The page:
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Versatility! That's hake's middle name. Braise, griddle, BBQ, poach, steam, bake and grill, the hake can take it all. Best of all, there are very few bones so fillets and steaks are great for kids and those who find picking meat from bones a tedious task.

The first recipe comes straight from the pages of Rick Stein's new book, Spain. 
Galician hake - Merluza a la gallega - Rick Stein's 'Spain' - BBC books.
Galician hake on a braise of potatoes, garlic, tomato and onion. 

There is a homely wholesomeness about Galician food, and this is the sort of dish you could imagine also coming from some region of the British Isles, like west Wales, if only we loved hake like the Spanish do. Interestingly, when Debbie and I cooked this for our recipe testing in a blistered and cracked terracotta cazuela and gave it to our deli to sell, it was all gone in about 20 minutes. What I love about this is the thickness and whiteness of a good piece of white fish and the aroma of the garlic and tomato coming from the potato fondue below. Like many of these sorts of dishes, I believe in completely cooking the vegetables first on top of the stove, and then baking the fish on top in the oven. If you don’t do this it can end up a bit watery, but this way its flavour is much more rich and concentrated.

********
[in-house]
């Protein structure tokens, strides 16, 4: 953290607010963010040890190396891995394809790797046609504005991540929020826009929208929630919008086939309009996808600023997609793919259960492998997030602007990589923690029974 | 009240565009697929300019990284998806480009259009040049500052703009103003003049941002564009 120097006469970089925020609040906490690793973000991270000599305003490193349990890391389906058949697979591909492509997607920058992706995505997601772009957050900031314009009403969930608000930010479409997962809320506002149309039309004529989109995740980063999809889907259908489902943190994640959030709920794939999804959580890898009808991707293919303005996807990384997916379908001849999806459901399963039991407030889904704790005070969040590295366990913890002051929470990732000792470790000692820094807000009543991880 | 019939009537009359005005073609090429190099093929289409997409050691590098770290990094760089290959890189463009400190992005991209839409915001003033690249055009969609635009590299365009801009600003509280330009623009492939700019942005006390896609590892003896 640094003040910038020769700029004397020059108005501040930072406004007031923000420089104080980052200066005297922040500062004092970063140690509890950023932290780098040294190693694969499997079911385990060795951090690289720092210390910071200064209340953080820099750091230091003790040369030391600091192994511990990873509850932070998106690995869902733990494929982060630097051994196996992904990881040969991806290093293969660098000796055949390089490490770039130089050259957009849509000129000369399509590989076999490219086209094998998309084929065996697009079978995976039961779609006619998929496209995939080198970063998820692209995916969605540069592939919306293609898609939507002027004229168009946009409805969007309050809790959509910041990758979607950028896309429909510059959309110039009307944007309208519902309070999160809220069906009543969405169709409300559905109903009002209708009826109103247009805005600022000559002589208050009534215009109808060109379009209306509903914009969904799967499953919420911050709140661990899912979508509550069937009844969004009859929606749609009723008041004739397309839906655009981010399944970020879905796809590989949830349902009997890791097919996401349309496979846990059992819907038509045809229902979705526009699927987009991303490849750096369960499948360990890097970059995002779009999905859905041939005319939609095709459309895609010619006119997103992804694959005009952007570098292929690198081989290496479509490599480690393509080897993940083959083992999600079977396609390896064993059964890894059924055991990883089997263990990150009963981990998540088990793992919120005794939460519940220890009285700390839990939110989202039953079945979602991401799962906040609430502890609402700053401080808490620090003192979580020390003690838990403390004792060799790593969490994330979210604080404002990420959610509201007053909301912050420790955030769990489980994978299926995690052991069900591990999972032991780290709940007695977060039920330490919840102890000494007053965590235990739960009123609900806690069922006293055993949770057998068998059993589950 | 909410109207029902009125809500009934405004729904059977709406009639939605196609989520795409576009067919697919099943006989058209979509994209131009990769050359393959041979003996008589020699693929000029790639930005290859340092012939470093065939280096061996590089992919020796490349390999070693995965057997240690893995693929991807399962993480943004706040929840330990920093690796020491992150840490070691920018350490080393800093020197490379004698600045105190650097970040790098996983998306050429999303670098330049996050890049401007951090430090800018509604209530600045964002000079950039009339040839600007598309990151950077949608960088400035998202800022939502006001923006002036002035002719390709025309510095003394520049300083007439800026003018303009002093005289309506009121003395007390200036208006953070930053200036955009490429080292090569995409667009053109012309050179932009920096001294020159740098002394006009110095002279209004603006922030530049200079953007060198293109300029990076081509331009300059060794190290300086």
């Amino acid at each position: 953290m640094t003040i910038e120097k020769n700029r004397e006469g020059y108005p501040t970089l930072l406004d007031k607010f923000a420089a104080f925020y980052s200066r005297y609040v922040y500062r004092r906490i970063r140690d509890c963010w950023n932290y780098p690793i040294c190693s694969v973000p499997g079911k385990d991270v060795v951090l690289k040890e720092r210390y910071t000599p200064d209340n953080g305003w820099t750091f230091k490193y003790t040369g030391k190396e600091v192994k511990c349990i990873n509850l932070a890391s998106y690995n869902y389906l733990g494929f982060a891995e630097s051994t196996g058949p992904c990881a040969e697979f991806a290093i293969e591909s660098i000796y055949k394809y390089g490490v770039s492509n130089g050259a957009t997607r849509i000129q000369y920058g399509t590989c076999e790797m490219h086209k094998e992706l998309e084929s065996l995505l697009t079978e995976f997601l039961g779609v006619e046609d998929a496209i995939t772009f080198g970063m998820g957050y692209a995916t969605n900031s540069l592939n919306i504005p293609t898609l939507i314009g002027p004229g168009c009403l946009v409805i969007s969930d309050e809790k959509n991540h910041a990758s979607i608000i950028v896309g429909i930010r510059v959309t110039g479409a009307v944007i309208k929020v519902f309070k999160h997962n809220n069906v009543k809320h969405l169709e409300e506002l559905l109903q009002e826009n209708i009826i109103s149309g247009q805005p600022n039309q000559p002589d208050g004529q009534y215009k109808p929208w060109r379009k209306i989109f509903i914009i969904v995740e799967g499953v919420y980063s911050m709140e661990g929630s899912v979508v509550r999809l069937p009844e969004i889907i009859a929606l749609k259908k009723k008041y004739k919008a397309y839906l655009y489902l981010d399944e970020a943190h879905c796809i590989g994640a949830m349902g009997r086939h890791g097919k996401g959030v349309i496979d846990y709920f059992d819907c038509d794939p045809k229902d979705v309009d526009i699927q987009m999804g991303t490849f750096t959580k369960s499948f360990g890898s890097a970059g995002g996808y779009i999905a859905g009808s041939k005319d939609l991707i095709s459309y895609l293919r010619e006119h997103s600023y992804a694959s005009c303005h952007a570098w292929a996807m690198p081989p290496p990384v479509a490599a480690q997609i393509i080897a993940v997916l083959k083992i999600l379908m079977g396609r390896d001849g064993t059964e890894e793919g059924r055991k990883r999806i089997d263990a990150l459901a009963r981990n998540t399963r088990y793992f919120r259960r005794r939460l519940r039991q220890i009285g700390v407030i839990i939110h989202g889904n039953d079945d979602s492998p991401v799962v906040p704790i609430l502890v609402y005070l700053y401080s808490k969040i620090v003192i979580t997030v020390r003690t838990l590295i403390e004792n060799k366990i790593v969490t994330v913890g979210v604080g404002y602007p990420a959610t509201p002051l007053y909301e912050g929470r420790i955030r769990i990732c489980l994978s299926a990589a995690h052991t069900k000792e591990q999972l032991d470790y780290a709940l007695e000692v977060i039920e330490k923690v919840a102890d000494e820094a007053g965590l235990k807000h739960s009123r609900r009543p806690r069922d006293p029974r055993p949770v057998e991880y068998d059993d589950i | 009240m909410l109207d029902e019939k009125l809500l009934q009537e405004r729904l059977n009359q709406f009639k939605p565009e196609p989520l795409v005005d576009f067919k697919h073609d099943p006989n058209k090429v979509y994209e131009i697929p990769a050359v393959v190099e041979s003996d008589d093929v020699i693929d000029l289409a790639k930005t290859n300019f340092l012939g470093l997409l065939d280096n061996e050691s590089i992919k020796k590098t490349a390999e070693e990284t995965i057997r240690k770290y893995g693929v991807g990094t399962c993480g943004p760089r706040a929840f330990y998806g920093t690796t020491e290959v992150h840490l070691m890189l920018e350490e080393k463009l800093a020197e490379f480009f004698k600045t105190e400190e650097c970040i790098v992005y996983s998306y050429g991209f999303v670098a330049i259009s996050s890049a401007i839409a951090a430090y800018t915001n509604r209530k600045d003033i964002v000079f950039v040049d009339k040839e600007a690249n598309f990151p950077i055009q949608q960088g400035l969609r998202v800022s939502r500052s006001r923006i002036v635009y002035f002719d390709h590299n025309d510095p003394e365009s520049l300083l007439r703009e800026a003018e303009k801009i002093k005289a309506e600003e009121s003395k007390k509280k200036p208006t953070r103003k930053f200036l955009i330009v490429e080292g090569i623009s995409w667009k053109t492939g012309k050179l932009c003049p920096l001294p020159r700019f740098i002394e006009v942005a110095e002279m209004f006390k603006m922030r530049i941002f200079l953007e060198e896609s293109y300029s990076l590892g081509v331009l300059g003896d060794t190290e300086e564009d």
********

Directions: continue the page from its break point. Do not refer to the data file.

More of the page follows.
Hake Bobotie - courtesy of FishistheDish at Seafish

Hake with sweet garlic and olive oil - courtesy of FishistheDish at Seafish

Fillet of Hake with Crab Chilli and Garlic from Russel Brown's Sienna Restaurant, Dorset.